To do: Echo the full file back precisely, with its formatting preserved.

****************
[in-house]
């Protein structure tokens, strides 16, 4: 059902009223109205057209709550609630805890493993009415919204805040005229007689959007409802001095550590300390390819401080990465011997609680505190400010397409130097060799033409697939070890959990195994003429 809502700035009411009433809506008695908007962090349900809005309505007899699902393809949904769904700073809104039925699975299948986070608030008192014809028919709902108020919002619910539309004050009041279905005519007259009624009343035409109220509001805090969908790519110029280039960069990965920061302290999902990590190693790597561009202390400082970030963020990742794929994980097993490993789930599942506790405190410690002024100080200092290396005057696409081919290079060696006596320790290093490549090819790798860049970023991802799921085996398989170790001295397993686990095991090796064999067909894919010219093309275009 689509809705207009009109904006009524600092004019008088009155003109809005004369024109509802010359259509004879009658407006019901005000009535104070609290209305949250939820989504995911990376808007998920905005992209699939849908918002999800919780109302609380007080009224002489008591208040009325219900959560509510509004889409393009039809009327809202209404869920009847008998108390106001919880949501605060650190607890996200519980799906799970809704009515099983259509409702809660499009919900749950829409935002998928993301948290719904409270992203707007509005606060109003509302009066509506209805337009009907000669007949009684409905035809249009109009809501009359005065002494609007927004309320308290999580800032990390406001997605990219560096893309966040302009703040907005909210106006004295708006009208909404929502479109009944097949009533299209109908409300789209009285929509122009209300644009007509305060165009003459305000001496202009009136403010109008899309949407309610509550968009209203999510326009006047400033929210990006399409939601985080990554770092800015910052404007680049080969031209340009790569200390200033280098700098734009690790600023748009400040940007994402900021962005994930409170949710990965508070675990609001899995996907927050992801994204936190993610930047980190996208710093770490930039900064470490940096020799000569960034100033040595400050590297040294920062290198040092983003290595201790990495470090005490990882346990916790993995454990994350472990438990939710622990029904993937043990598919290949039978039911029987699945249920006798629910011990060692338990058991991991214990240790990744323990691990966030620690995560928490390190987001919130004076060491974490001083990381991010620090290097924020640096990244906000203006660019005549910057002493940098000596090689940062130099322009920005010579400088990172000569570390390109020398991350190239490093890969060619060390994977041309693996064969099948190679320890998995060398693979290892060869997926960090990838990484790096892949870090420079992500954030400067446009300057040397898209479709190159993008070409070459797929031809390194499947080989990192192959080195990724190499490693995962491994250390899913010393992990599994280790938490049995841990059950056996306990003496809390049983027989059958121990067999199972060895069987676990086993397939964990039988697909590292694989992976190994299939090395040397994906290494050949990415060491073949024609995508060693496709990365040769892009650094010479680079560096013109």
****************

[in-house]
């Protein structure tokens, strides 16, 4: 059902009223109205057209709550609630805890493993009415919204805040005229007689959007409802001095550590300390390819401080990465011997609680505190400010397409130097060799033409697939070890959990195994003429 809502700035009411009433809506008695908007962090349900809005309505007899699902393809949904769904700073809104039925699975299948986070608030008192014809028919709902108020919002619910539309004050009041279905005519007259009624009343035409109220509001805090969908790519110029280039960069990965920061302290999902990590190693790597561009202390400082970030963020990742794929994980097993490993789930599942506790405190410690002024100080200092290396005057696409081919290079060696006596320790290093490549090819790798860049970023991802799921085996398989170790001295397993686990095991090796064999067909894919010219093309275009 689509809705207009009109904006009524600092004019008088009155003109809005004369024109509802010359259509004879009658407006019901005000009535104070609290209305949250939820989504995911990376808007998920905005992209699939849908918002999800919780109302609380007080009224002489008591208040009325219900959560509510509004889409393009039809009327809202209404869920009847008998108390106001919880949501605060650190607890996200519980799906799970809704009515099983259509409702809660499009919900749950829409935002998928993301948290719904409270992203707007509005606060109003509302009066509506209805337009009907000669007949009684409905035809249009109009809501009359005065002494609007927004309320308290999580800032990390406001997605990219560096893309966040302009703040907005909210106006004295708006009208909404929502479109009944097949009533299209109908409300789209009285929509122009209300644009007509305060165009003459305000001496202009009136403010109008899309949407309610509550968009209203999510326009006047400033929210990006399409939601985080990554770092800015910052404007680049080969031209340009790569200390200033280098700098734009690790600023748009400040940007994402900021962005994930409170949710990965508070675990609001899995996907927050992801994204936190993610930047980190996208710093770490930039900064470490940096020799000569960034100033040595400050590297040294920062290198040092983003290595201790990495470090005490990882346990916790993995454990994350472990438990939710622990029904993937043990598919290949039978039911029987699945249920006798629910011990060692338990058991991991214990240790990744323990691990966030620690995560928490390190987001919130004076060491974490001083990381991010620090290097924020640096990244906000203006660019005549910057002493940098000596090689940062130099322009920005010579400088990172000569570390390109020398991350190239490093890969060619060390994977041309693996064969099948190679320890998995060398693979290892060869997926960090990838990484790096892949870090420079992500954030400067446009300057040397898209479709190159993008070409070459797929031809390194499947080989990192192959080195990724190499490693995962491994250390899913010393992990599994280790938490049995841990059950056996306990003496809390049983027989059958121990067999199972060895069987676990086993397939964990039988697909590292694989992976190994299939090395040397994906290494050949990415060491073949024609995508060693496709990365040769892009650094010479680079560096013109």